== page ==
Straight From The Fridge, Dad

straight from the fridge dad

Just about any book with a Richie Fahey cover illustration will make me pause for a second look, and the cover designed by Jesse Marinoff Reyes for the 2000 edition shown here of Straight From The Fridge, Dad – A Dictionary of Hipster Slang by Max Decharne features a terrific Fahey piece.

“Think of it as a sort of Thirty Days To A More Powerful Vocabulary for the beret-wearing, bongo-banging set” the back cover says, but it’s actually more than that.

I have several books on retro slang, most of them pretty slim things, written and published as novelty items, I suppose. But apparently it took someone who divides his time between London and Berlin to put together a more comprehensive and detailed book on mid-20th century American slang, digging deep not only into the 1950’s-60’s Beat Scene but further back into the Jazz era and reference works like Babs Gonzales’ Boptionary, Del Close and John Brent’s How To Speak Hip LP and hipster lingo dictionaries from Cab Calloway and Lavada Durst. Decharne’s Straight From The Fridge, Dad is nearly 200 pages of slick words and expressions that fit right in anywhere from a 1920’s speakeasy to a 1940’s crime novel and all the way up to a late 1950’s Greenwich Village coffee house. If you dig retro or just love words, you’ll love this book, and if you’re writing anything set in the 1920’s through 1960’s, you’ll find a word or phrase — or two or more — to slot in quite comfily in your own work. Though nearly twenty years old, the book’s been re-released in several editions (all with nifty cover art, though I’ll still go with the Fahey illustration) and is available new and used online and seen frequently in bookstores. Get yourself a copy, and then arrange that beret just-so atop your head, make yourself an espresso or pour a shot of MD 20-20 and settle in to a dictionary that’s actually fun to read.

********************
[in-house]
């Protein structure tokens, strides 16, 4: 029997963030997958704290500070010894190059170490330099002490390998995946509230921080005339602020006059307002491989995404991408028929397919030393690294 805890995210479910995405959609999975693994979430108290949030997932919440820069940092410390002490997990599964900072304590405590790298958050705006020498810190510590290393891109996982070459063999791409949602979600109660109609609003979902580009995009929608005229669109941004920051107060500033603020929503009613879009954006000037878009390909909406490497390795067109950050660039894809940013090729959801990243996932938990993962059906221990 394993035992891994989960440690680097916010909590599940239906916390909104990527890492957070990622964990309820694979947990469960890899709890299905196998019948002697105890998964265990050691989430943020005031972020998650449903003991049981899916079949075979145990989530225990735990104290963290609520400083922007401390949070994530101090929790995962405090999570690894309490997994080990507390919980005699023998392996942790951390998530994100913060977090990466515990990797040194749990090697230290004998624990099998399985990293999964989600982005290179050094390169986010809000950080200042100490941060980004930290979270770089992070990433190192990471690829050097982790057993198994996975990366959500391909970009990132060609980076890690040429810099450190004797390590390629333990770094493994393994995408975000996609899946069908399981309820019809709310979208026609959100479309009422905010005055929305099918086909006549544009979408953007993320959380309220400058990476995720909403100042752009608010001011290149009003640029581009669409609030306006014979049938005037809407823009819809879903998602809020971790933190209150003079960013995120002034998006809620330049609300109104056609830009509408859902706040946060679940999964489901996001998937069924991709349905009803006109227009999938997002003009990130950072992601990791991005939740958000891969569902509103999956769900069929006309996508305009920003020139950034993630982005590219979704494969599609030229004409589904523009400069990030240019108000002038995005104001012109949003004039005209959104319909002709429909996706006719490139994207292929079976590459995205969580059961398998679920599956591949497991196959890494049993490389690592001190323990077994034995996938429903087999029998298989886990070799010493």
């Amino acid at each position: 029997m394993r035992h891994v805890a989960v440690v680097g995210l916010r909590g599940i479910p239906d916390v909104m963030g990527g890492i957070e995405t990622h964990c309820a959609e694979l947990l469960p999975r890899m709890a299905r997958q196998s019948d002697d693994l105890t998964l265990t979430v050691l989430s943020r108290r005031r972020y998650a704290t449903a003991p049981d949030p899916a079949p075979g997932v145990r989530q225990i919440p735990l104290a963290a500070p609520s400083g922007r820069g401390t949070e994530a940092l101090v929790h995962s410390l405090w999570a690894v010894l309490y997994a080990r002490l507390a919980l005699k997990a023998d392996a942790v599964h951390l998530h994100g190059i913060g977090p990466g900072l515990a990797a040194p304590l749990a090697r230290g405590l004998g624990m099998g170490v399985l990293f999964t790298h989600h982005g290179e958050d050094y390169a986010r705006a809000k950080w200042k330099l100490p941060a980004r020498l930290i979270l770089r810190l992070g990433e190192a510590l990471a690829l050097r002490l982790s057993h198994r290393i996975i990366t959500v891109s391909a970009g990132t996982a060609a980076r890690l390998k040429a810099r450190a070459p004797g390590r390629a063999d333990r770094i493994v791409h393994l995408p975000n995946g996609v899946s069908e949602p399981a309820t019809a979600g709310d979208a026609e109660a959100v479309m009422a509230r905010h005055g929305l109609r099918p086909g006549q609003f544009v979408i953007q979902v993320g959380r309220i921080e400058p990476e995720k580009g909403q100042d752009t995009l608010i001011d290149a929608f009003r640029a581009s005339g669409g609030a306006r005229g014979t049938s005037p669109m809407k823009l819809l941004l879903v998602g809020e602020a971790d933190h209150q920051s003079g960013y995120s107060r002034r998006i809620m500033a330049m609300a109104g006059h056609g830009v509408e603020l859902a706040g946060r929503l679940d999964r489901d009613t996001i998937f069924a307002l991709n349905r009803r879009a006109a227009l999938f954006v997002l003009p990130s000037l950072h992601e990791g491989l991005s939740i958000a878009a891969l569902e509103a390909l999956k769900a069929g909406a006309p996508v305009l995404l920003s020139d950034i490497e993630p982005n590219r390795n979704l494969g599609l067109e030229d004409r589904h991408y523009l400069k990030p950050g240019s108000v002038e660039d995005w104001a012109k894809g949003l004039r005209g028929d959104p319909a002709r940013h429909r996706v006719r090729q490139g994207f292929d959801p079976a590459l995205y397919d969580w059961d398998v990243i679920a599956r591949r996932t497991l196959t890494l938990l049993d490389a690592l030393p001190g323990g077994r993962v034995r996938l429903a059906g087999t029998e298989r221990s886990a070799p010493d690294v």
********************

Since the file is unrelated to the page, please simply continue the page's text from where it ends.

The Big Blowdown

The Big Blowdown - Richie Fahey Cover art

There’s a long list of George Pelecanos’ projects that I adore: Novels, short stories, television scripts.

But my favorite remains The Big Blowdown, his 1999 tale of two Washington DC friends (including Nick Stefanos, the Pelecanos character who’s crossed-over into more than one project) set in a post-WWII world of realistically drawn blue-collar Greek neighborhoods filled with rich renderings of everyday people who live and work alongside the small-time mobsters who really run things. Some have compared Pelecanos’ early novels to James Ellroy’s L.A. Quartet, and I won’t argue. They share a spare yet darkly poetic writing style and focus on a specific time, place and cast of characters. How he continues to create excellent books while concurrently working as a writer/producer for high-visibility projects like The Wire, The Pacific and The Deuce among others is beyond me. A person can only do so much. Somehow, Pelecanos does still more.

For me, this particular novel has been a kind of tutorial on how a master wordsmith handles an ethnic milieu, something I’m working with (different ethnicity, but still) in my own projects. Obviously, Pelecanos does it better than many, and better than anything I could ever hope for.

The Big Blowdown will get a careful re-read someday. I’ll just need to give it some time so I can forget the specifics and discover it all anew. As an aside, the nifty Richie Fahey cover art on my well-worn trade pb edition shown above doesn’t hurt.

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